Cynthia Fordham is a Children’s Librarian at the Woburn Public Library in Woburn, Mass. Her lifelong hearing impairment gives her first-hand knowledge of the challenges that go along with disabilities.


Not your ordinary graduation speech

June is the perfect month for this guest post by Megan Cauley, a Public Relations and Social Media Intern here at Easter Seals Headquarters.

He showed us!

by Megan Cauley

My 2013 graduation from Indiana University was a whirlwind and is already a distant memory: sitting next to friends, looking for family in the stands, working to get my decorated cap on the Jumbotron. With all these distractions, commencement speakers have their work cut out for them. Getting grads to simply make eye contact is an impressive feat, so I was surprised when friends who graduated from IU this year started sharing this year’s student commencement speech online.

What did this speaker say to get through all of the distractions and make such an impression on the graduating class? I finally watched the speech and found out. It wasn’t all about what he said. It was about how he said it, too.

Parker Mantell has a stutter (a type of speech disorder where an individual involuntarily repeats the first syllables of words) and opened his commencement address with an admission that he is far from the best orator. I didn’t have to listen long to discover that Mantell was being modest in his admission. He didn’t let his stutter prevent him from delivering a captivating speech with remarkable eloquence.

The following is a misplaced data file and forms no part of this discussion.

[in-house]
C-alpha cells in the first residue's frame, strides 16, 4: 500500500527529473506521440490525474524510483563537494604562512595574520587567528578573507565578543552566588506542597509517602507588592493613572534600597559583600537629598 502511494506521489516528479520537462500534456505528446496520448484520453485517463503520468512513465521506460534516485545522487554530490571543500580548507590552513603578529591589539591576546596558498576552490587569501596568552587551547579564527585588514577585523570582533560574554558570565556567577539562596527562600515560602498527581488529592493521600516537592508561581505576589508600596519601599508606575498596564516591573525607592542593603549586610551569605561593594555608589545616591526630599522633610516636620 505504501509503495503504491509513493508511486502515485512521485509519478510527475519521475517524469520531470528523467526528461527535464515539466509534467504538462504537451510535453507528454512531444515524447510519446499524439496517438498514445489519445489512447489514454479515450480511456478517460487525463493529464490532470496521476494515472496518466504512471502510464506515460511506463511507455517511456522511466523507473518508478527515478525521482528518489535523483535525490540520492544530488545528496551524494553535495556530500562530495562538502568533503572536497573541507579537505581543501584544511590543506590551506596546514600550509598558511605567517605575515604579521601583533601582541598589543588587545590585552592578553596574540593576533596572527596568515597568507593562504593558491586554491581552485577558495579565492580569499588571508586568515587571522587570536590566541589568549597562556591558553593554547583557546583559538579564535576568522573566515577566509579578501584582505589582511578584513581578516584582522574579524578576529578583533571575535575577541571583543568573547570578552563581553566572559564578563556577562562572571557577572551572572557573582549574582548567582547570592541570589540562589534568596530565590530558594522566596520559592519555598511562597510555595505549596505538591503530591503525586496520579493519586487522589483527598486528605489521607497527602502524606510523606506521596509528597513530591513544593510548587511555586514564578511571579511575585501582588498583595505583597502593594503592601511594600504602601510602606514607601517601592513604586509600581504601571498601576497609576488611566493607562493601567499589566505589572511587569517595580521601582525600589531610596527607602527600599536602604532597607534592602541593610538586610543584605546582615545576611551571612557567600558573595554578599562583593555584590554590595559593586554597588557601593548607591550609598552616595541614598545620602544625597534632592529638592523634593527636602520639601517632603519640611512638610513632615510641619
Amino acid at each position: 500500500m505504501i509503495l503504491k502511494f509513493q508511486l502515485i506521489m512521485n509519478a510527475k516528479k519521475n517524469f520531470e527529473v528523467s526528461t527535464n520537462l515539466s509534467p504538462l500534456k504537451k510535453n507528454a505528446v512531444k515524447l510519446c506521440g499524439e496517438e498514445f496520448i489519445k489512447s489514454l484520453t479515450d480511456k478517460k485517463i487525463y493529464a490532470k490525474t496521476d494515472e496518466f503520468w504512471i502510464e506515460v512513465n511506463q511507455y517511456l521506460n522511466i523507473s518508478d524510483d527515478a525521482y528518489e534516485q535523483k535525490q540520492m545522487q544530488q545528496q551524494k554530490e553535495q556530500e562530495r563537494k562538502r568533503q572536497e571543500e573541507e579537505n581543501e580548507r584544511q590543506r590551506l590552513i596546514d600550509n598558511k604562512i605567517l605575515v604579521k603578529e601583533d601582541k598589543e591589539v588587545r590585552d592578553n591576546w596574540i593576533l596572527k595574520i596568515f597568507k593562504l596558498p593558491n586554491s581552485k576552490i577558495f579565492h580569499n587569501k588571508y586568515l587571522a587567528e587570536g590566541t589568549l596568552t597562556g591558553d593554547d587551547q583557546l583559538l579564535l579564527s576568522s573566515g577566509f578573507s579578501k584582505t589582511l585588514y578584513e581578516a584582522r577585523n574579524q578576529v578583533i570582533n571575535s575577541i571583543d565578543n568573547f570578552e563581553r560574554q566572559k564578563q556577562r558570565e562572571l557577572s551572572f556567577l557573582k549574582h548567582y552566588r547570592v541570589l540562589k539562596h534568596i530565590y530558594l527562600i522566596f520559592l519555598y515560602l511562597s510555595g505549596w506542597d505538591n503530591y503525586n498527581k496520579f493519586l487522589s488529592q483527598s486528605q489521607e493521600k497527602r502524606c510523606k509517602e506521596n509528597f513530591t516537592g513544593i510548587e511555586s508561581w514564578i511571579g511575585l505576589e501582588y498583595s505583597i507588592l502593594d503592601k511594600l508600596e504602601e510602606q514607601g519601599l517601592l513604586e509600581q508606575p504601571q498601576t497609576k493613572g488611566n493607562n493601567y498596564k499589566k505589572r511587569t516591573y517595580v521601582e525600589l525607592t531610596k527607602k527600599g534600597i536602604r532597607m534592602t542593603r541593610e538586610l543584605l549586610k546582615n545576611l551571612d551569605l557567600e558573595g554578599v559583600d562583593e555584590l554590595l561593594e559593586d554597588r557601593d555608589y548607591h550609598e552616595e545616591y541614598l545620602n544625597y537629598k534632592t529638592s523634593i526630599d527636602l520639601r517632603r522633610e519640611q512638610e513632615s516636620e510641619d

Mantell has worked for politicians in DC — conducting tours and even making outreach phone calls — despite his challenges with verbal speech. In his graduation address he urged his graduating class to take on challenges and not doubt themselves. He used famous historical figures with disabilities as examples, describing them as individuals who reached their full potential because they dared to dare themselves. “FDR couldn’t walk,” he says. “Imagine if he had never dared to run?” Mantell asked graduates to follow these figures rather than let doubt deprive the world of their talents.

It’s a very powerful speech, and what I liked most about it is that it works on three different levels: it’s a commencement address that encourages graduates to reach their full potential, it makes me proud to be a Hoosier, and it has a special message about individuals with disabilities. Watch the speech yourself and see what you think –society might try to manage the expectations of people with disabilities, but Mantell encourages all of us, whether we have disabilities or not, to ignore limitations and believe in possibility. When he took to the podium and delivered a commencement address to 17,000 people, Mantell did more than tell us what is possible. He showed us.


A man who is paralyzed talks about the opening kick in tomorrow’s World Cup